4. Be Content-Specific for the Psychological Profile of Your Age Group

Psychology can help us to understand what matters to children as they develop. Six to ten-year-olds want, among other things, to achieve success in some venture or sport, and they admire those who do achieve. They like adventure; they want action; they want to feel safe. Twelve to fourteen-year-olds want to belong, to have friends, and to establish their own morality. They demand justice and are affronted by unfairness.

Of course, children’s intellectual and emotional development is much more complicated than this and requires serious inquiry. Understand what most children of your protagonist’s age find important and work with this. Also, be aware of the particular world your protagonist inhabits: not all children live in two-family houses, not all parents have jobs, and not all children have enough to eat. What is normal in your protagonists’ world? How do they think about it?
 
5. Use Appropriate Language

The use of language is probably the most particular and intriguing aspect of writing for kids and teens. Read-alone books for children aged six to eight are difficult to write because the language must be simple, direct, and constrained to a restricted vocabulary—kids this age don’t know how to read many words. Juvenile readers usually have a greater vocabulary, although the ability to read is highly individual. Publishers usually require that you be at least close to what they consider an appropriate reading level. While a few difficult words can stretch the reader’s vocabulary, too many will be overwhelming. Readers want to be caught up in the story, and do not want to have to stumble and stop in the bog of esoteric words. The writer, then, has to know which words help to make the story clear, and which ones make understanding difficult.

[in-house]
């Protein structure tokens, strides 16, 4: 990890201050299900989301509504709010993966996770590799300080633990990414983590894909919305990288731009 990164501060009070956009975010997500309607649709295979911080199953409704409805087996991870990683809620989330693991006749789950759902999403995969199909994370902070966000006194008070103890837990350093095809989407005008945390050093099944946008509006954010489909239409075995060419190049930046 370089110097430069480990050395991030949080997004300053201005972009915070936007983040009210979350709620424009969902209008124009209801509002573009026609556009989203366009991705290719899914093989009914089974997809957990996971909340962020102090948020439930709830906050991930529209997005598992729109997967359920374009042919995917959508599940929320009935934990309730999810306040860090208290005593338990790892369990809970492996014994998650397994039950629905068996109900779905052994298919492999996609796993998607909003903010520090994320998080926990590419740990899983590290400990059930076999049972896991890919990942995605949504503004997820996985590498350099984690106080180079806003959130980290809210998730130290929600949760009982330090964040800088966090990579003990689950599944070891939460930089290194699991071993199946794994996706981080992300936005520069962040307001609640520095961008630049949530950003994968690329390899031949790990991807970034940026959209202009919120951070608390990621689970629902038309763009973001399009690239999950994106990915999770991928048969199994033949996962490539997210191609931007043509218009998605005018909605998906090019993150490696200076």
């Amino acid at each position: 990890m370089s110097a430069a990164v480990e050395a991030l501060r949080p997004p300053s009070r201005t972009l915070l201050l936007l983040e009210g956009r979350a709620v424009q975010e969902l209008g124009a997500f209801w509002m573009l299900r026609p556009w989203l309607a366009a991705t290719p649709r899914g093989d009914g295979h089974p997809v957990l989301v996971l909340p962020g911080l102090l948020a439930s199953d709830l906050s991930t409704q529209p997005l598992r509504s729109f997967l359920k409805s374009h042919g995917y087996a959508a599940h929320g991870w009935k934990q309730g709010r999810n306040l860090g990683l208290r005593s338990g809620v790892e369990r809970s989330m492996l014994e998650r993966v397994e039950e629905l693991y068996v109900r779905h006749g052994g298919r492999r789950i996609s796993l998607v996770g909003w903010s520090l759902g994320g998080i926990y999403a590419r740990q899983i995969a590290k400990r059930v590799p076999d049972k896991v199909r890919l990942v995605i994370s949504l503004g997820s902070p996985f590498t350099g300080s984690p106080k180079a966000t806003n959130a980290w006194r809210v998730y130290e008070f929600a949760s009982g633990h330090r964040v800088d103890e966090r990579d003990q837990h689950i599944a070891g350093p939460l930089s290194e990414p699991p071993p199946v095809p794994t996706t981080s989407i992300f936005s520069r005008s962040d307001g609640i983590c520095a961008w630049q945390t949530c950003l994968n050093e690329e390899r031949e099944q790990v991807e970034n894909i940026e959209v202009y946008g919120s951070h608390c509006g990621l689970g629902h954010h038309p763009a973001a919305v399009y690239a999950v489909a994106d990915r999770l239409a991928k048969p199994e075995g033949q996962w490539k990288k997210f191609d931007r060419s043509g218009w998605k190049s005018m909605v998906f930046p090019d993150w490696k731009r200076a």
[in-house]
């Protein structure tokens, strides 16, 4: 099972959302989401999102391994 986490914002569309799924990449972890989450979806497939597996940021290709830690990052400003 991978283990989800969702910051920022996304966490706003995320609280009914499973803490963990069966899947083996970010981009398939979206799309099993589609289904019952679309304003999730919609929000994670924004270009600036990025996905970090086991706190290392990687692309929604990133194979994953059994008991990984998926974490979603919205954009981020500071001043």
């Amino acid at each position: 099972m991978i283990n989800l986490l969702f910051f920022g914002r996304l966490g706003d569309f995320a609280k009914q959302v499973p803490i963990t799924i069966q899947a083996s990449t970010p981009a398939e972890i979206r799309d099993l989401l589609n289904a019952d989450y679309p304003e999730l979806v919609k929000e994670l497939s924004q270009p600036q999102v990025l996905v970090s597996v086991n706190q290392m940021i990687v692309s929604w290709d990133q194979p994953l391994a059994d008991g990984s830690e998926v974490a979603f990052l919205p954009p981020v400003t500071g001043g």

Writing for a specific age level requires understanding what matters to them, as I said above, but also how they think and how that thinking comes out in diction. The “authentic voice” is crucial to your intimacy with the reader. You need to enjoy the way your characters think and talk—and that talking has to resonate with the readers.

All age groups are interesting, but teens are particularly fascinating to me. They are a collection of individuals with particular ideas, prejudices, concerns, and hopes. They want novels that give them beauty and order, hope and role models. They want to know that they are appreciated, enjoyed, loved, and needed. Our North American society is very good at telling them they are unnecessary and unacceptable unless they are stunningly gorgeous, thin, rich, and exceptionally talented. Books, their own books, can reflect a more positive society to them. They need their own literature.

When you write for teens, you find that they use several languages: one for parents, one for adult strangers, one for contemporaries, and another for younger siblings. Sentence construction, use of words, and choice of words change as circumstances change. A teen who says to her friend, "I mean, I mean, ‘duh!’" is the same teen who can say to her teacher, "I'm sorry, I have no information on that," and who can say to her little sister, "Get real. Who knows?" Her varied diction is part of her personality and part of her life. It’s important to hear what she means underneath what she says.

If you interview teens in a group, rather than individually, you are more likely to hear the teen jargon and superficial, fast talk. If you can get one or two teens to trust you, and you meet with them, they will tell you how they really feel—if they know.

In whatever way teens speak in your book, they need to speak as they think and feel. That means you have to know them well. You need to write for teens and for all kids about matters they care about in a way they can appreciate and understand. And it isn’t always easy.
 
Marion Crook is the author of Writing for Children and Young Adults, published by Self-Counsel Press. She has written ten juvenile and YA novels and four non-fiction YA books. New to Twitter, Marion can increasingly be found here; follow her for her #TuesdayTips.

July 23, 2013